Out of nowhere, sometime in May, our dishwasher stopped washing the dishes. Mom called a repairman, and when he looked the machine over, he said that what we’d been told was a fairly new dishwasher (when we moved in two years ago), was actually on its last legs. But, he could replace a few bits and pieces and give us another year of use, if we wanted. Mom wasn’t sure what to do. Should we buy a whole new dishwasher, or squeeze out another year with this one? The decision was made when he told her that the fee for the diagnosis of the dishwasher would be put towards the cost of repair, if we did the repair. Otherwise we’d be out that money, plus all of the costs that would come with a new dishwasher.
What Mom didn’t tell me, because she didn’t know, was that it would end up taking three or four weeks before the new parts even arrived, and only then would we be able to make an appointment to have the repairman back to fix the dishwasher.
I’d forgotten all about drying racks, and how water pools on plates and bowls when they dry right side up on the counter. I’d forgotten how much I hate washing dishes, and how leaning over the sink makes my back feel like it’s being stabbed with cleavers. And I’d forgotten how much panic I can feel about a strange man coming into the apartment.
I don’t actually remember the repairman’s first visit. I don’t know if I slept through it, or if I was away from home when he came. I just know that I would have done anything to avoid it.
We finally heard back from the repair company that the missing parts had been located and the repairman would be coming to fix the dishwasher “sometime after one o’clock in the afternoon.” When we got the call that he would definitely be there by 2:30 PM, I thought that was pretty good, as these things go. But he didn’t arrive until 5:30 PM, and by then my anxiety had transformed into a strong belief that the world was ending, and I just had to sit there and wait for it to happen.
There was drama about where he would park his van, and while Mom went out to move our car so that he could use our parking spot, I corralled the girls into my room and closed the door. And then the sky went dark and the rains came, and then the thunder. I wish I were being melodramatic here, but no. It felt like the apocalypse to me, and to the girls too, well, mostly Cricket. I couldn’t hear the dishwasher repair guy’s arrival over Cricket’s barking.
I picked the girls up one at a time and put them on my bed, hoping that would calm them down somewhat. And calm me too. But Cricket stood on my legs and then paced across the bed. Her eyes were shiny and she couldn’t breathe without rasping. When Butterfly ran down her doggy steps to guard the door of my room, Cricket jumped off the bed to follow her, and then they scratched at the door together, and restarted their barking duet.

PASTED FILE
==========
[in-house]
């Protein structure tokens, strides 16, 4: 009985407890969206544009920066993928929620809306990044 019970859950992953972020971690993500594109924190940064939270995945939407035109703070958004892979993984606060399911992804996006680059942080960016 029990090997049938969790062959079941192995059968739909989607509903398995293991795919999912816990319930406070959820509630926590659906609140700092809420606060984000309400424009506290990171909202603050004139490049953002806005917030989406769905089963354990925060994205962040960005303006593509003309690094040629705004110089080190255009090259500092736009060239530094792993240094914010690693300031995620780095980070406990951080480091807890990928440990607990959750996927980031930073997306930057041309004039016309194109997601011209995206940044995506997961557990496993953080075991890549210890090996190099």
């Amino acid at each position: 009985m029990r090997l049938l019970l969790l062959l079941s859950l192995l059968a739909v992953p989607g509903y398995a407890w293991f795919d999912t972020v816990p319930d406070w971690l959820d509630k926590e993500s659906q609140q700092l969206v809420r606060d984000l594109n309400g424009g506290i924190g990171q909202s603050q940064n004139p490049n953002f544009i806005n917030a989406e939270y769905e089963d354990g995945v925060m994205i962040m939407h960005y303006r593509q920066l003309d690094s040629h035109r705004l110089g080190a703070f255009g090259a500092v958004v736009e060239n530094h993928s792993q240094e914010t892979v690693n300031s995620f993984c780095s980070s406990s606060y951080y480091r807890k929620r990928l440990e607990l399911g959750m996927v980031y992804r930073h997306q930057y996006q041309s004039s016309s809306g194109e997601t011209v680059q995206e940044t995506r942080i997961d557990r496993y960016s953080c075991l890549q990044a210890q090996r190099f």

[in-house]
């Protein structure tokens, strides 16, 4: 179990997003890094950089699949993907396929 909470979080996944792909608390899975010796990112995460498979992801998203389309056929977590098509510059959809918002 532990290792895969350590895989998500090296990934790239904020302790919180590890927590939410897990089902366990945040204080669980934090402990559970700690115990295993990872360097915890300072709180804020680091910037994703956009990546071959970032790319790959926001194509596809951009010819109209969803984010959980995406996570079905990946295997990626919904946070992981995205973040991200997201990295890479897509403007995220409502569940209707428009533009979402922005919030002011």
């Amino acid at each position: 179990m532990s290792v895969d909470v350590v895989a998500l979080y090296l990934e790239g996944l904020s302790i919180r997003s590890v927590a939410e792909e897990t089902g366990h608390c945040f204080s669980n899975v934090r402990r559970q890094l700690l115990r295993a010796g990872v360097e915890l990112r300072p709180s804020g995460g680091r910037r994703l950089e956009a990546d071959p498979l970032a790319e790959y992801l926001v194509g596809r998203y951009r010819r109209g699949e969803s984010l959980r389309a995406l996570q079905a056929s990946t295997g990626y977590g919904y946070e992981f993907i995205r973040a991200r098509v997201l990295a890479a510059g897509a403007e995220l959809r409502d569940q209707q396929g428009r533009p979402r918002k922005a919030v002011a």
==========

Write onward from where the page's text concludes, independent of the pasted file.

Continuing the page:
I attempted to intervene five or six more times before I gave up on trying to calm them down. The fact is, I was in no real position to calm anyone. My brain felt like it was stuck in a Panini press; I was sick to my stomach, and dizzy and frightened; and I couldn’t talk myself out of my fear. All I could do was to make myself feel guilty for being such a baby and for leaving Mom to manage on her own. Guilt, I can do.
At some point, Mom slipped chicken treats under my door to quiet the girls down and, while Butterfly actually rested in front of the door for a few minutes to wait for more treats to appear, Cricket could not calm down.
Then the power went out, not from the storm, but because the dishwasher guy was testing out the fuse box to see which fuses went with which appliances. Mom had tried to warn me, but couldn’t make herself heard over the barking, and couldn’t risk opening my door lest Cricket run out and chew on the repair man.
After the power came back on, there was a big crack of thunder, and a rush of rain outside the window, and Cricket stood on the rug next to my bed, stared into my eyes, and peed. This was not like her at all, at least the peeing part anyway.
When I peered out the window to check on the rain, I saw that the repair man was leaving the parking lot, and I gratefully let the girls out of my room. They checked the rest of the apartment for leftover signs of repair man and once they were satisfied that he was really gone, it was time for more treats, and pee removal spray for my rug, and a trip outside to walk, very quickly, in the rain.
We had survived. And the dishwasher worked again. And a crazed maniac had not killed my mother while I hid in my bedroom. But, I was still shaky, and so was Cricket. I didn’t feel relieved as much as exhausted by the whole ordeal. I worry that pretty soon something else is going to break and we’ll have to go through the whole drama again, and maybe Mom won’t be available to take care of it.
I don’t know what I’ll do in that case. Maybe Butterfly could talk to the repairman for me?